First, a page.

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Collaboration, Resistance and Partisan Warfare

1. Collaboration, Resistance and its Implications - - The Assassination of Reinhard Heydrich - - - - The Reprisal Action at Lidice, June 10, 1942 2. Approaches to Nazi Occupation - - The Inequality of Nations 3. Partisan Warfare in Yugoslavia - - The Ustase and the Independent State of Croatia - - Tito and the Communist Resistance - - Nazi Reprisal Policies 4. Resistance in the East - - The USSR and Zoya Kosmodemyanskaya - - Poland, the Home Army, and Operation N

SS Lt. Gen. Reinhard Heydrich, chief of the Reich Security Main Office (RSHA), and governor of Bohemia and Moravia

Heydrichs car at the scene of the assassination, Prague, May 27, 1942

Heydrichs funeral: Hitler expresses his condolences to Heydrichs family, while Himmler looks on.

A pre-war photo of Lidice, Czechoslovakia

Victims of the reprisal killing at Lidice, June 1942

The remains of the town of Lidice

Hitlers New Order in Europe

Denmarks King Christian riding through Copenhagen, 1940, in defiance of the relatively tame Nazi occupation

The partition of Yugoslavia

The former Yugoslavia, including German-run Serbia and the Independent State of Croatia - - a Nazi puppet state

Ante Pavelic, leader of the fascist Ustase government of Croatia

The Ustase at work, cleansing Croatia of Serbs, Gypsies and Jews

Josip Broz known as Tito Leader of the communist resistance forces in the former Yugoslavia, following the diminishing importance of the royalist Chetniks

Members of the Yugoslav resistance

Increasingly well-equipped members of Titos resistance forces, thanks to Allied support

Reprisal killing of Serbian civilians, 1941

A Croatian partisan fighter shouts Death to Fascism, Freedom to the People moments before his execution

Soviet Partisan Zoya Kosmodemyanskaya

Polish Resistor Tadeusz enczykowski, head of Operation N

Anti-Nazi periodical by Operation N

God is With Us

A defeatist poster produced by Operation N

The United States, Japan and War in the Pacific

1. The Japanese Empire and the Desire to Expand - - Emperor Hirohito and New Militarism 2. Forward Policy in China & the Asian New Order - - Chiang Kai-shek and the Japanese in Manchuria - - War With China and the Rape of Nanking (1937) 3. The Road to a Wider War - -The Tripartite Pact (September 27, 1940) - - To Move to the North or to the South? - - President Roosevelt and the Oil Embargo 4. Pearl Harbor and its Implications - - The Allied and German Declarations of War - - The Japanese Position in the Pacific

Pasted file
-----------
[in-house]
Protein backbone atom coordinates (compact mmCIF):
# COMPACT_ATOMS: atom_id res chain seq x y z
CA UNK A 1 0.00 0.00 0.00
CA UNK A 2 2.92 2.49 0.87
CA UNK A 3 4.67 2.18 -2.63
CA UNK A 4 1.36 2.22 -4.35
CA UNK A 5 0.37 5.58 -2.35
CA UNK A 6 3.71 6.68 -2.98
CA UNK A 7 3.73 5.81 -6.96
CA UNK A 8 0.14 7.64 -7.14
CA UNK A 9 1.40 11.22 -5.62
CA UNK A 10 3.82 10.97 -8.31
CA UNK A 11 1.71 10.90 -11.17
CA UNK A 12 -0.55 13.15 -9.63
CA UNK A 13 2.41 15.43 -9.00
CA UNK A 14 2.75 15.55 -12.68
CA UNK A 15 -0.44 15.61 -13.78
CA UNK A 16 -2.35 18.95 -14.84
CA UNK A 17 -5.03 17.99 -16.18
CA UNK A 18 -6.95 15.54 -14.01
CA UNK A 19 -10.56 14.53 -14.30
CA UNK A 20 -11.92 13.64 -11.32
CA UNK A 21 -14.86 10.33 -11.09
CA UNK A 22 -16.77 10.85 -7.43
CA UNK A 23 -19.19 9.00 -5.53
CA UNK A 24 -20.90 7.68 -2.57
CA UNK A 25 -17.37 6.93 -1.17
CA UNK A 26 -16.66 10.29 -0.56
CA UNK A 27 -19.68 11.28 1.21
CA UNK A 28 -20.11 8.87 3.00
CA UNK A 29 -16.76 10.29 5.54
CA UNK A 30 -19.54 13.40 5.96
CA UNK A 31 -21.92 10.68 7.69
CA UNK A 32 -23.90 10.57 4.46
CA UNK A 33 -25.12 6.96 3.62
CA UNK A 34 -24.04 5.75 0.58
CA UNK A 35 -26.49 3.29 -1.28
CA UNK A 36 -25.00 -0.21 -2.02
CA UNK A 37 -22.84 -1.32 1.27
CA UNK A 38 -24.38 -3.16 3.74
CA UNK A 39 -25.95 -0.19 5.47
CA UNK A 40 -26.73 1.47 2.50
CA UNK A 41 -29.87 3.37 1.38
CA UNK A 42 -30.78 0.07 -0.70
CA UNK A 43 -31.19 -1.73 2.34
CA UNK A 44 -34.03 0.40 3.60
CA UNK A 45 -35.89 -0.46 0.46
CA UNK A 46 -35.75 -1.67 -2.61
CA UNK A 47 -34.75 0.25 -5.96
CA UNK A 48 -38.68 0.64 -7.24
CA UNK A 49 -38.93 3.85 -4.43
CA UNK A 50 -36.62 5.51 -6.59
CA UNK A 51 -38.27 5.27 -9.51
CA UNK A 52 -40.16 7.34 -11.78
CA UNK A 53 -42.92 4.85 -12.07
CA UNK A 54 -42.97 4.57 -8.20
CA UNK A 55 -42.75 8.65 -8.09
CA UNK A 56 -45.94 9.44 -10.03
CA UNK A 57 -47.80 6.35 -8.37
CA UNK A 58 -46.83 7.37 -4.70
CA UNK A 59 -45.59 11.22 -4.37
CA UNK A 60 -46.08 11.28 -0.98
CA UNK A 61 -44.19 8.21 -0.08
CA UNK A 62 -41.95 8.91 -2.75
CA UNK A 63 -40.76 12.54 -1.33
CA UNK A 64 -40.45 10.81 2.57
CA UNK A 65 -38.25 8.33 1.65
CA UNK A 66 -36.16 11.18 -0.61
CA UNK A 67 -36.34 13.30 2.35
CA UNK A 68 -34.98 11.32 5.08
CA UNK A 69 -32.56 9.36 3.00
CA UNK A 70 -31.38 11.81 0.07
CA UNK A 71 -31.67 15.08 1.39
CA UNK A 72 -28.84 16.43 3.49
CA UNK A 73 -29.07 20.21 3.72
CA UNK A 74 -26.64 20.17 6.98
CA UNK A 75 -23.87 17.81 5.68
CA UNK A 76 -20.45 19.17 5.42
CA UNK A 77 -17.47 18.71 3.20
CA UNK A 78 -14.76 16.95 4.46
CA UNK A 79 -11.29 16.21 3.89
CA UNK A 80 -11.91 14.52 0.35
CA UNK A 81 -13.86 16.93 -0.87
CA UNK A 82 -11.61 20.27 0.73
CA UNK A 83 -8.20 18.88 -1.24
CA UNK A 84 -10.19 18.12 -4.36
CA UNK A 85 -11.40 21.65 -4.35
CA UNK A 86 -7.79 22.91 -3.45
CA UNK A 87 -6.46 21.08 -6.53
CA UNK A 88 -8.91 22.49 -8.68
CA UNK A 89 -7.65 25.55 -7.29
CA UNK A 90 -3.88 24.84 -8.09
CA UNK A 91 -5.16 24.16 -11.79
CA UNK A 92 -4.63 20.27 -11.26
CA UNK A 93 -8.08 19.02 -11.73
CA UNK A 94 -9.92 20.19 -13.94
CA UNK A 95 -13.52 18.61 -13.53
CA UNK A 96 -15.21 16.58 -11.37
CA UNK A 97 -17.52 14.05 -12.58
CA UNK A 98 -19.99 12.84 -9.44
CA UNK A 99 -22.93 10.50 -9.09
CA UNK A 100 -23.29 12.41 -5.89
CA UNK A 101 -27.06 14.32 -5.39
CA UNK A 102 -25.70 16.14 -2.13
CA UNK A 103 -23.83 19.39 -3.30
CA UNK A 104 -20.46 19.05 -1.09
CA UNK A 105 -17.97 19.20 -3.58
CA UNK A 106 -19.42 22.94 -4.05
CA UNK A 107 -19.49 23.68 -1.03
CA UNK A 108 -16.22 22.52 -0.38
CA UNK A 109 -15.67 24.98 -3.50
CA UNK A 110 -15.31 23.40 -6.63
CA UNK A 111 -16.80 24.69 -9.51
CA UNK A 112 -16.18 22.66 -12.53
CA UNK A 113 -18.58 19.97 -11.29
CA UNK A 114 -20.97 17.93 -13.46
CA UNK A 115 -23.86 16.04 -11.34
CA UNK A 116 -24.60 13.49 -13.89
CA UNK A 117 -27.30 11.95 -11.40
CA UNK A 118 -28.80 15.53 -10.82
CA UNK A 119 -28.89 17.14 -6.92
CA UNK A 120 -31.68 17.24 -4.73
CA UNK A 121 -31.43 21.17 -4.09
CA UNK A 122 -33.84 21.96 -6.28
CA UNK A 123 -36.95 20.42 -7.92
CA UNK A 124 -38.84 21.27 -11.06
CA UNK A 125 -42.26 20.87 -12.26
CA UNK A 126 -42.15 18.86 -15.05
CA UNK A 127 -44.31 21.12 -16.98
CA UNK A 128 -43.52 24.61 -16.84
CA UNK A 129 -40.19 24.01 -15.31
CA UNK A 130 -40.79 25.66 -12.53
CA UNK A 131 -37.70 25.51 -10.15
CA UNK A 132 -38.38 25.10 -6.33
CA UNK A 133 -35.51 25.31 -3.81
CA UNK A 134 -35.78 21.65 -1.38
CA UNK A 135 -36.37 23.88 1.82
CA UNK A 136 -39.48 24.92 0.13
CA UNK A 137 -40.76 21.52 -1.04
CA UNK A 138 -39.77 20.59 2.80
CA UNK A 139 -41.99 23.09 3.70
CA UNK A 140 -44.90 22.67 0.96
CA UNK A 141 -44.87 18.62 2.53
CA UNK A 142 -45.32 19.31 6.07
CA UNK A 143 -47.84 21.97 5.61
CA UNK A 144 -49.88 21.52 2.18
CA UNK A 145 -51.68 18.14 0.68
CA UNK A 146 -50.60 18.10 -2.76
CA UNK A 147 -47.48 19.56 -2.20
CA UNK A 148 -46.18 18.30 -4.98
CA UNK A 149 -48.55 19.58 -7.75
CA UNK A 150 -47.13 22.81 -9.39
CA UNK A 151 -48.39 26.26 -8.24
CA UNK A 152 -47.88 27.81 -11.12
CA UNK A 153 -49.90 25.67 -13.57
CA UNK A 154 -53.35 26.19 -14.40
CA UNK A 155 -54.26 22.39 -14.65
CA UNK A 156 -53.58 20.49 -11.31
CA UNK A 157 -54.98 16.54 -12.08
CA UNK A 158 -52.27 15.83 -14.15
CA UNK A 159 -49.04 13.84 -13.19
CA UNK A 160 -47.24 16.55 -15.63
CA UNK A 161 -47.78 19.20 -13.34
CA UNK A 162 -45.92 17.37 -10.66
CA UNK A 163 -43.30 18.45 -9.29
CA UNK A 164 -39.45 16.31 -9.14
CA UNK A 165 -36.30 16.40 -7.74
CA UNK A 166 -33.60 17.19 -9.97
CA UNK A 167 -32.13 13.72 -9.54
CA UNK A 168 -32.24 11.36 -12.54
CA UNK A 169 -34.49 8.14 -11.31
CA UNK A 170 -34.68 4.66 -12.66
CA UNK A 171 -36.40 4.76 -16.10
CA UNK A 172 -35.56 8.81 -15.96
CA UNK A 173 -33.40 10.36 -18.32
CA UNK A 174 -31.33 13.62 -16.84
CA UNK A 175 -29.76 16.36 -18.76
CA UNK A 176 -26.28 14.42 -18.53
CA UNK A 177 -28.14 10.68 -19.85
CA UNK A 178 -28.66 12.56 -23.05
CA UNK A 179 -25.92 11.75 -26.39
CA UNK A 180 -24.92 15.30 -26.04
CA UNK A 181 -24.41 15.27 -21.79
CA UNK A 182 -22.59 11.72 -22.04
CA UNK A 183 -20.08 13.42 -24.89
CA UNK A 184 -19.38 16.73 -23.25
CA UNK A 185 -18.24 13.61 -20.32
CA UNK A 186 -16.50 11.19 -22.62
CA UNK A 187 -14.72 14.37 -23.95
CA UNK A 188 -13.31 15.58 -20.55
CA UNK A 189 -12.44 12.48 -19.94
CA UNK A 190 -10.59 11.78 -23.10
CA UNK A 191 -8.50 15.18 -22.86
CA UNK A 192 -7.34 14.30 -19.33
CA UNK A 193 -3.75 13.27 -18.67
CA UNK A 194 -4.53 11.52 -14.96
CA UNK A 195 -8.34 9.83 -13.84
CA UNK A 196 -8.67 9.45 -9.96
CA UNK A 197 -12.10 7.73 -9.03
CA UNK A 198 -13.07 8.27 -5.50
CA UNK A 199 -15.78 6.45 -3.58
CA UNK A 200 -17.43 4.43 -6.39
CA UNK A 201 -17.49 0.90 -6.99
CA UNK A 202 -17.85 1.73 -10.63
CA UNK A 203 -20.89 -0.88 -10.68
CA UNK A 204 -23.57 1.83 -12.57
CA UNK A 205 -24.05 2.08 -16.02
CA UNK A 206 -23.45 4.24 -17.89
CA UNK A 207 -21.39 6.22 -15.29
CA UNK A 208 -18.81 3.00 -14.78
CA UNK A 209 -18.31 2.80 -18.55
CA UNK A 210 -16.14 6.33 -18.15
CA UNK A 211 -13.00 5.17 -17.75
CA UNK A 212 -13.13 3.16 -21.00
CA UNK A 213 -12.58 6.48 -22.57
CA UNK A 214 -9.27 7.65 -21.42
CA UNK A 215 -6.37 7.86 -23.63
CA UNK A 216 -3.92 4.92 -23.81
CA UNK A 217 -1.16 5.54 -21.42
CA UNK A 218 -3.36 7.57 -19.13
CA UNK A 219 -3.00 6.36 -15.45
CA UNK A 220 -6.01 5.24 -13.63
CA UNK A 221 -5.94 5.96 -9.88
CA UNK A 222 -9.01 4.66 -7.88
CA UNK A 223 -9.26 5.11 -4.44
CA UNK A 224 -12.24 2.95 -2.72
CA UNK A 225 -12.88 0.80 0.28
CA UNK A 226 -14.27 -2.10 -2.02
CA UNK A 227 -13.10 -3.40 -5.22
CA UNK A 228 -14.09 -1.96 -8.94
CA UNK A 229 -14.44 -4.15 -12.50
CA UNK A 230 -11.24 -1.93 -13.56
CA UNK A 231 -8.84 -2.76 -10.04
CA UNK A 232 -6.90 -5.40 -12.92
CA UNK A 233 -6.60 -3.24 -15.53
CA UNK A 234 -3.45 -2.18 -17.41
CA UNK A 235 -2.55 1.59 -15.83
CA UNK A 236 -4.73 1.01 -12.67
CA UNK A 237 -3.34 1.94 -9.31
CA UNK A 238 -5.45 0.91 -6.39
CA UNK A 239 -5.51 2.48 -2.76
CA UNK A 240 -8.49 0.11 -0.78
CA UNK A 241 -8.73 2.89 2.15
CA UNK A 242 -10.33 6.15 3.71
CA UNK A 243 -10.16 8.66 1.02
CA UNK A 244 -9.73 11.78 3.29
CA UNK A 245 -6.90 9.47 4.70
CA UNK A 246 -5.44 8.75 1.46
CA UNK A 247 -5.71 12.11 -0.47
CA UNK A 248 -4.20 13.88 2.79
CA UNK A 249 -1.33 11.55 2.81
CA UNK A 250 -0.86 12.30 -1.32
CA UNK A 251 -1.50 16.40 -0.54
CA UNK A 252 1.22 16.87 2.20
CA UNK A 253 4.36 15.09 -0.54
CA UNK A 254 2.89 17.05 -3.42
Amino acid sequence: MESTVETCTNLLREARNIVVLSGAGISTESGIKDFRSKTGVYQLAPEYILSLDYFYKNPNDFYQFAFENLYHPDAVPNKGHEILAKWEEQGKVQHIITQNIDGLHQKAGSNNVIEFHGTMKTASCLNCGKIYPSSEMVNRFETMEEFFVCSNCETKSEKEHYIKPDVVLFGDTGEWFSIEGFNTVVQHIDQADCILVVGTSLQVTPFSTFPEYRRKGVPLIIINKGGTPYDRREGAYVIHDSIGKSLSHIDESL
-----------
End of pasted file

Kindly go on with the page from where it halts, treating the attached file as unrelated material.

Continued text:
Unbeaten for a thousand years: A Japanese poster promoting patriotism

Emperor Hirohito, worshipped as divine

Conquering Asia: Japanese postcard propaganda, aimed at children

Emperor Hirohito - - Head of State, but not a charismatic dictator

Japans Forward Policy led to the conquest of China at Manchuria and elsewhere

Stamp advocating greater prosperity in East Asia

Chiang Kai-shek, head of the Chinese national government, and communist revolutionary Mao Zedong. Chiang Kai-shek fought both internal communist rebels under Mao, as well as the Japanese invaders.

Japanese General Iwane Matsui riding into Nanking, 1937

Japanese soldiers at work in Nanking

Victims of the Rape of Nanking

Germany, Japan and Italy sign the Tripartite Pact, Berlin, September 27, 1940, formally creating a military alliance

Japanese propaganda poster celebrating the alliance with Hitler and Mussolini

Japanese Anti-British Poster

American President Franklin D. Roosevelt reacted to Japanese aggression in East Asia especially the establishment of a military base in French Indo-China (Vietnam) - by restricting Japans supply of oil

The attack on the American fleet at Pearl Harbor, Hawaii was designed to be a preemptive blow against the US

Admiral Isoroku Yamamoto, Commander of the Japanese Fleet

Plan for the two waves of attacks on Pearl Harbor, begun December 7, 1941

The USS Shaw explodes under attack

Admiral Kimmel demotes himself

Roosevelt asks Congress to declare war on Japan, December 8, 1941

For Hitler, the entry of Japan into the war seemed to make victory a certainty

Germany declares war on the United States, December 11, 1941

The Secret of Japanese Strength: A German propaganda pamphlet glorifies Japanese military might